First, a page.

More than 2,000 children and their family members solved puzzles and played at a pop-up play attraction as the Play Together Tour made its Sacramento stop Wednesday in front of the state Capitol.
Families were encouraged to enjoy playing outside together during a series of events and courses coordinated by Disney Parks and KaBOOM, a national nonprofit that promotes active lives and builds playgrounds in underserved communities, said Jessica Joisten, KaBOOM’s director of strategic communications. The nonprofit has built 14 playgrounds in Sacramento since 2003.
“We’re hoping that it’ll inspire families to incorporate balance and active play into their daily lives,” Joisten said.
Families designed team flags, made their way through an array of games and team-building stations to solve puzzles, build tunnels out of foam building blocks and play together. At each stop, parents received a card with tips for making everyday family activities more fun, like dancing together while brushing their teeth.
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Darrell Jennings, 32, and Crystal Jennings, 31, of Sacramento brought daughters Aaliyah and Lailah Jennings, 5 and 7. The family displayed their flag at the end of the obstacle course. The flag was decorated with their names, flowers, princess symbols, sparkly dots and an Oakland Raiders symbol, which matched all of their outfits adorned with the Raiders logo.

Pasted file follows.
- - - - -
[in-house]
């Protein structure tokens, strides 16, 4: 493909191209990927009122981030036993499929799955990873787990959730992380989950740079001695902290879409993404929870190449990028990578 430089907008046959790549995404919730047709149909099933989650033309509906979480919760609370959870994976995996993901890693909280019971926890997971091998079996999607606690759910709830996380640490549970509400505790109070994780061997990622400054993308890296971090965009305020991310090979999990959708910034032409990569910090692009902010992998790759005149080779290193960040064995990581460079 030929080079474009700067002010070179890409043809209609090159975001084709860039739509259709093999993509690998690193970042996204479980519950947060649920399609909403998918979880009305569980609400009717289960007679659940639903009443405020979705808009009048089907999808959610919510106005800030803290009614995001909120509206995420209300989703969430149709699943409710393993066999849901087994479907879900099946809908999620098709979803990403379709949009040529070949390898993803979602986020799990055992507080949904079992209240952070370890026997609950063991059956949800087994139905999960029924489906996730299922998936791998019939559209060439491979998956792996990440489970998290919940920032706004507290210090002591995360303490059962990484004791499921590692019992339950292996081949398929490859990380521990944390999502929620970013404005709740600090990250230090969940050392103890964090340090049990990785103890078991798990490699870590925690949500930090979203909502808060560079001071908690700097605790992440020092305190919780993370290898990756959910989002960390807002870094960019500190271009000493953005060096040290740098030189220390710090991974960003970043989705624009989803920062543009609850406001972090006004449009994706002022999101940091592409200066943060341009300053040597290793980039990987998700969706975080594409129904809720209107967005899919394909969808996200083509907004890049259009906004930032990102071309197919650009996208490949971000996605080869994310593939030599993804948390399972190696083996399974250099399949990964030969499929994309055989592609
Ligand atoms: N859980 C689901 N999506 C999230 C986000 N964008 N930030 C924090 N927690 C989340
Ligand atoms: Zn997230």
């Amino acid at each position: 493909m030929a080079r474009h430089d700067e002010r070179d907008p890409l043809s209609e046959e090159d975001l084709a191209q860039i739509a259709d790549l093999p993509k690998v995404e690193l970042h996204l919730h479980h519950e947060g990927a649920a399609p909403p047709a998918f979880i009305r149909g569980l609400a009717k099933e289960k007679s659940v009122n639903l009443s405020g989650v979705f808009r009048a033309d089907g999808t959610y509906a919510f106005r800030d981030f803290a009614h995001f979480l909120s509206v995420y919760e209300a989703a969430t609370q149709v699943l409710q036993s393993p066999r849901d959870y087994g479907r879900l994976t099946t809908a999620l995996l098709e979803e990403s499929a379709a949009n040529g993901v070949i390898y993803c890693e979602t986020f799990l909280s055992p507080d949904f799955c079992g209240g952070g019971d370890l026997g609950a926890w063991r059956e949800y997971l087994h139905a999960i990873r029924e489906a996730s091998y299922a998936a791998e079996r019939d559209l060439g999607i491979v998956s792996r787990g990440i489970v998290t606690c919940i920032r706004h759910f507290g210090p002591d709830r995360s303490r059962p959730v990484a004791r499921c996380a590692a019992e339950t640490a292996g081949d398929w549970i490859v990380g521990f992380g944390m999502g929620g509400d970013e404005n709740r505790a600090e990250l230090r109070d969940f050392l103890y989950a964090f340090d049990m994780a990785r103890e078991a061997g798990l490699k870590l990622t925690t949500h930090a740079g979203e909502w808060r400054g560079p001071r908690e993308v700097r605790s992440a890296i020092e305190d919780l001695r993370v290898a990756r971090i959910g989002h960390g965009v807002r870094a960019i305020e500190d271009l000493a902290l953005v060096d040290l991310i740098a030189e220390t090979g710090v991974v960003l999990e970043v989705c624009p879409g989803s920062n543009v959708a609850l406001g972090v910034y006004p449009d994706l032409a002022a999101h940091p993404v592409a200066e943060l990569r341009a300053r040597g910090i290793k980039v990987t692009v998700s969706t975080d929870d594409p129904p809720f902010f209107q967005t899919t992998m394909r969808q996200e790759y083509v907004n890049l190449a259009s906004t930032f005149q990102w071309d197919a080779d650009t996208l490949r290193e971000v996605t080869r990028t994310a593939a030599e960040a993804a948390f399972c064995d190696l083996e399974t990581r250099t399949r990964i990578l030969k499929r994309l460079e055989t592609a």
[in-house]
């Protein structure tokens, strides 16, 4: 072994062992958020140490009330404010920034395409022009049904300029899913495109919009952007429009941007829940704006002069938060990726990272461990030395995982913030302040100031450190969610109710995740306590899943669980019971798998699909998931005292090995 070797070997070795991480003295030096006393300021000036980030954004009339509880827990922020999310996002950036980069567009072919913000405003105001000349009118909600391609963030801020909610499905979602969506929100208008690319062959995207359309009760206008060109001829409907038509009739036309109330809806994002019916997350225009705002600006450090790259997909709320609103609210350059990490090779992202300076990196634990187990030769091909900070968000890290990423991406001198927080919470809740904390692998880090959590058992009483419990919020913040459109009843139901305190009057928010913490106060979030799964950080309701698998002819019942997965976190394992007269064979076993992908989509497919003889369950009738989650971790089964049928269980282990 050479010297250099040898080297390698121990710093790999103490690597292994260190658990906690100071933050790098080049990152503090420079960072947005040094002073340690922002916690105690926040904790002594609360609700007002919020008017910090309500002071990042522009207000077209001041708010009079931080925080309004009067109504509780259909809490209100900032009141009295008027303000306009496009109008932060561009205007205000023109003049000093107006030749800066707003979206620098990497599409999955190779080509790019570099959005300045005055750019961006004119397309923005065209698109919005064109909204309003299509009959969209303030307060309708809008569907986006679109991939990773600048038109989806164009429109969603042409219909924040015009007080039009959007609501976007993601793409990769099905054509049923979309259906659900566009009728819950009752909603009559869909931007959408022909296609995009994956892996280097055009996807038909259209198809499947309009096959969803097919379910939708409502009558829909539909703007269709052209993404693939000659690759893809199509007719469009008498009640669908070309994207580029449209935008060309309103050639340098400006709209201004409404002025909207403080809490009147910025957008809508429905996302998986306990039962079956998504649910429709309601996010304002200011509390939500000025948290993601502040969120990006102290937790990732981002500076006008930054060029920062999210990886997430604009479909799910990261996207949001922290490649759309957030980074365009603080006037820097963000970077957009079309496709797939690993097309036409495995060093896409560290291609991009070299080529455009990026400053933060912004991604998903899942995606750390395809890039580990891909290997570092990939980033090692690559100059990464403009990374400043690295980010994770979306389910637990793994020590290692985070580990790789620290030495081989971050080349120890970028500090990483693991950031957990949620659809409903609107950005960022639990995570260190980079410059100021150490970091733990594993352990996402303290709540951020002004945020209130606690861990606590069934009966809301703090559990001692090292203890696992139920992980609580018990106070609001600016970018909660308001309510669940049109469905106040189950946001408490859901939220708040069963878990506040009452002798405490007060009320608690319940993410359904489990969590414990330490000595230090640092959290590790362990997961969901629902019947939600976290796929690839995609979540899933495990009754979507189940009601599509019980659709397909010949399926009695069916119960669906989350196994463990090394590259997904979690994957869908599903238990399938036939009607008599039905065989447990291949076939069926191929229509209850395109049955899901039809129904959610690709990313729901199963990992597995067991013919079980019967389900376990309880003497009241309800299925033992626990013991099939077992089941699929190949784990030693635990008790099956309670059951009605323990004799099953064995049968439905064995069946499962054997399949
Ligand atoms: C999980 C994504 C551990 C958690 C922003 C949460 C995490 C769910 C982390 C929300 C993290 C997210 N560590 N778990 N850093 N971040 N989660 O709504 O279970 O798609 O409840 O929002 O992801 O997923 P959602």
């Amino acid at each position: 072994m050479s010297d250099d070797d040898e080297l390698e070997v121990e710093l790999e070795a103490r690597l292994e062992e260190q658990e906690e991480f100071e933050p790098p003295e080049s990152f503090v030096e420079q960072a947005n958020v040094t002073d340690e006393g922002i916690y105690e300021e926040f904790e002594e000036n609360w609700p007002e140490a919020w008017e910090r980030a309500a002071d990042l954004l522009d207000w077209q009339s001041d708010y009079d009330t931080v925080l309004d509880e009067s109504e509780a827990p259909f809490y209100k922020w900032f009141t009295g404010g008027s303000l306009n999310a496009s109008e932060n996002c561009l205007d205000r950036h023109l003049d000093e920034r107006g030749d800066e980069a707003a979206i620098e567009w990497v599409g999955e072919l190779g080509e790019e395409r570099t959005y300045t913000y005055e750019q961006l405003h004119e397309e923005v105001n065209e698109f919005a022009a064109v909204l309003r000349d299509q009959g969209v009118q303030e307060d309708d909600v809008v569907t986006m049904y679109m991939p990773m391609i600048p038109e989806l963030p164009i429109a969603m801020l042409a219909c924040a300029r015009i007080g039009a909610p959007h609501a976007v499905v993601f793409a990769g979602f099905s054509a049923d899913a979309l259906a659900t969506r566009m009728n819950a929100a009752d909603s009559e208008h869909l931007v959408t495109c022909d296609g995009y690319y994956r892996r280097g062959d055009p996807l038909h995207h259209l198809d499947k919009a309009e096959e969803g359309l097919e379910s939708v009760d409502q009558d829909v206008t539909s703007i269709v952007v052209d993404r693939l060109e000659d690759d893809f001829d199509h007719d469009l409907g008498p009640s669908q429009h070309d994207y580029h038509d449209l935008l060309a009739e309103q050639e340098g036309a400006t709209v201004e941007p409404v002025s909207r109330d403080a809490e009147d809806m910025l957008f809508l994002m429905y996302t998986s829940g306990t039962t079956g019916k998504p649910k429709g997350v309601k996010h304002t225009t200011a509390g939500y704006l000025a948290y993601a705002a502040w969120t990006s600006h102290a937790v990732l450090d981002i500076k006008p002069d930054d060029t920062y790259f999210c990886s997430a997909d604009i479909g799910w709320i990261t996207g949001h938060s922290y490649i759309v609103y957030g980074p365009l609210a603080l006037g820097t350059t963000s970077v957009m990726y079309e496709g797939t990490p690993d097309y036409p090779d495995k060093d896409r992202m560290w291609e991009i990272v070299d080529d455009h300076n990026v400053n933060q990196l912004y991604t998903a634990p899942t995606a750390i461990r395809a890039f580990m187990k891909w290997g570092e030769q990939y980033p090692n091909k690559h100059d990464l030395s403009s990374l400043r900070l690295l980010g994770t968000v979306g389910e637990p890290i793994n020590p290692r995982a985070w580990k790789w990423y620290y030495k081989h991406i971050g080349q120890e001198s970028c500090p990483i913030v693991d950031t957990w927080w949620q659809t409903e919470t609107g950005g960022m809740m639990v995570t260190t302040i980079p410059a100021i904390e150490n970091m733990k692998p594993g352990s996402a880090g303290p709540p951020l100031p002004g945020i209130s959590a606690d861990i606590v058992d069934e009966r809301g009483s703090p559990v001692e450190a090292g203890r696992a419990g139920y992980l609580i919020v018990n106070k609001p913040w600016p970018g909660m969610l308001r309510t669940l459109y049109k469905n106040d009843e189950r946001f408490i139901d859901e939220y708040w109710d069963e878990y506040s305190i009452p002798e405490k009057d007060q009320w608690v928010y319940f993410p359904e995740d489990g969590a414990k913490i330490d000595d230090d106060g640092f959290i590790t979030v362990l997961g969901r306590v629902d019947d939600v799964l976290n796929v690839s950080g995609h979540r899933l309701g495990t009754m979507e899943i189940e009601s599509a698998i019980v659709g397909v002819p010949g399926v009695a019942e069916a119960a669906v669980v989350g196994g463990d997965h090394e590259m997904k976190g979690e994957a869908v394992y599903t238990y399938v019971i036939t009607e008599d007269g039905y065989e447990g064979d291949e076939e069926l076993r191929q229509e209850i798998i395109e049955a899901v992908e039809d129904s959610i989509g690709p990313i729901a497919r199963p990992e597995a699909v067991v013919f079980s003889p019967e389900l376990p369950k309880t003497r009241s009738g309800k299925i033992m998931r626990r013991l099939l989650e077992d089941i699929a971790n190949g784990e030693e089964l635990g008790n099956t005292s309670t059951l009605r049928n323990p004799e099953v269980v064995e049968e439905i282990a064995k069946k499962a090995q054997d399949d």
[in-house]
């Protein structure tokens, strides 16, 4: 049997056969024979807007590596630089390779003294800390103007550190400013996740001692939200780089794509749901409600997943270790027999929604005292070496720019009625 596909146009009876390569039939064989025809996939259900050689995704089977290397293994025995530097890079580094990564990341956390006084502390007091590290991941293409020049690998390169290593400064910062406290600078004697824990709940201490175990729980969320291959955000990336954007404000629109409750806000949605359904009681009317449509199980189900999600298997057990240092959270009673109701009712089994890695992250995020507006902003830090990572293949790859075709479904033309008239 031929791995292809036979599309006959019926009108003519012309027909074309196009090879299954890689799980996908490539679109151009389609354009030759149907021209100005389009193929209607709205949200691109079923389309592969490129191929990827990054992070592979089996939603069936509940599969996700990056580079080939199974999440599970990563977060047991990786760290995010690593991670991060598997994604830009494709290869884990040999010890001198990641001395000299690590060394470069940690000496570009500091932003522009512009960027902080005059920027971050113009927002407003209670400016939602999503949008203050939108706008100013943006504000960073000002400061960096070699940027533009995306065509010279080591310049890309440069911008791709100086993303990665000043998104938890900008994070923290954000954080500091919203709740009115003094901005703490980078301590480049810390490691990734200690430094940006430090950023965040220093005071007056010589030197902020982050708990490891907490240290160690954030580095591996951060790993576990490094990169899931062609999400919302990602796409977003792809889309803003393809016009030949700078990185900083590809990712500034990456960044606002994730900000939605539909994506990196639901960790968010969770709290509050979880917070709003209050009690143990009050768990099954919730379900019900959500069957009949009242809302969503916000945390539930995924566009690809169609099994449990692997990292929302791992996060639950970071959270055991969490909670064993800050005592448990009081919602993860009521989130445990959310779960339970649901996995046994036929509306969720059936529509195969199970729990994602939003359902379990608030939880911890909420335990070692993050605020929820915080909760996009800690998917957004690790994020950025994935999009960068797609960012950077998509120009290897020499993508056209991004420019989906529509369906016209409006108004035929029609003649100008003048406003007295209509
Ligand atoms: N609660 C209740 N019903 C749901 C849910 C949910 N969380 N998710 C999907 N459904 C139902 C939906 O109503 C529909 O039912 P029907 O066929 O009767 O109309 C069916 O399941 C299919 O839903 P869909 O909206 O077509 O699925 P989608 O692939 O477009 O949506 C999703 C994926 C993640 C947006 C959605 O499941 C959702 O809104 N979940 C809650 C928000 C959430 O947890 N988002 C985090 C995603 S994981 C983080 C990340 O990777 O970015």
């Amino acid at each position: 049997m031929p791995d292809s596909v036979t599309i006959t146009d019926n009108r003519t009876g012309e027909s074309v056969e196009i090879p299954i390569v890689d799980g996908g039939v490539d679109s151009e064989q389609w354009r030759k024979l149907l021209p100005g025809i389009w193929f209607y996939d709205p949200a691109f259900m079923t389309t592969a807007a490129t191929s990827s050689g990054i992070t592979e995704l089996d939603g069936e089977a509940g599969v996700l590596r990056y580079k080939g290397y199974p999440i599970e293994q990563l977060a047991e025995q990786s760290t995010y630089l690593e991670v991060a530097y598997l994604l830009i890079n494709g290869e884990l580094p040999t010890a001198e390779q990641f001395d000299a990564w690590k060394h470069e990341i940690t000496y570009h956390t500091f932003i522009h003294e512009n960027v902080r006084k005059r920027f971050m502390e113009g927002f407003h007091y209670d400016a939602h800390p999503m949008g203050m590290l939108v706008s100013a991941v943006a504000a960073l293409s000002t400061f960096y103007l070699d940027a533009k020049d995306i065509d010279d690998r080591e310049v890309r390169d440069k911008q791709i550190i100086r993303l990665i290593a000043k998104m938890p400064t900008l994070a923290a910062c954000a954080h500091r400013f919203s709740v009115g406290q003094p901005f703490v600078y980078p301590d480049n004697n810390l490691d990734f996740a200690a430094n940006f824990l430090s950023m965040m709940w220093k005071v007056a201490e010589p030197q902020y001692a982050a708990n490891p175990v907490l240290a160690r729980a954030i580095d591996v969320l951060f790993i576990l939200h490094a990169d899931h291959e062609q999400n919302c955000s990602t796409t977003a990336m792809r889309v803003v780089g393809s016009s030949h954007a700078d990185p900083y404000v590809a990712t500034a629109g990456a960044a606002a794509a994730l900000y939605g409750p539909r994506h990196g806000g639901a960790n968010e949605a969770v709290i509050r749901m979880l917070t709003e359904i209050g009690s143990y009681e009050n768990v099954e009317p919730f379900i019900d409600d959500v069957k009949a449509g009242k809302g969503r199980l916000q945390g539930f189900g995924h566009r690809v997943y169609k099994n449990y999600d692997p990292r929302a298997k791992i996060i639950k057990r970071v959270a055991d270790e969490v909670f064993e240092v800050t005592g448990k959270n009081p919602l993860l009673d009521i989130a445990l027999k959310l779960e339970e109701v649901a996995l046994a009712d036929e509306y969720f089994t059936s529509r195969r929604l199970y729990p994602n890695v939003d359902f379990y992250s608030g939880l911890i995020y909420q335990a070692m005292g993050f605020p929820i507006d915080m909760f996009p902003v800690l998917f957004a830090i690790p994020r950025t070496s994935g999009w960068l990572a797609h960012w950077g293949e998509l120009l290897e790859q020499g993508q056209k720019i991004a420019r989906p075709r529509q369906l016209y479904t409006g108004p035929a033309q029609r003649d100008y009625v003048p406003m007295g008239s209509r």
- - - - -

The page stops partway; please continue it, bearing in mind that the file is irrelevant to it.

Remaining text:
The Jennings family members’ decided that their favorite activities were split. Darrell and Lailah preferred the problem-solving puzzle while Crystal and Aaliyah liked movie trivia.
Team-building activities were the highlight for the Paper family of Cameron Park, said Chris Paper, 50. He attended the event with sons Christian and Brody, 9 and 6.
Disney Parks and KaBOOM have collaborated on family-focused events since 2011 to encourage the idea of having fun with family, said Megan Navarette, Disneyland public affairs ambassador. Research supported by Disney Parks and completed by the Search Institute and Center for Childhood Creativity indicated that spending time together as a family influences a child’s success in school and community involvement.
“I think the biggest thing is that this was born out of the fact that research was done that showed the positive impact of play,” Navarette said. “It shows that kids do better in school, they’re better citizens of their community and their families are better citizens in their community, which in turn strengthens their communities that they live in.”
The tour’s Sacramento stop was the second of six this summer, with the first being in Anaheim last weekend.
“It’s great to come up to the Capitol, to be here in Sacramento and really promote that idea of play and strengthening family bonds to our leaders here at the state,” Navarette said.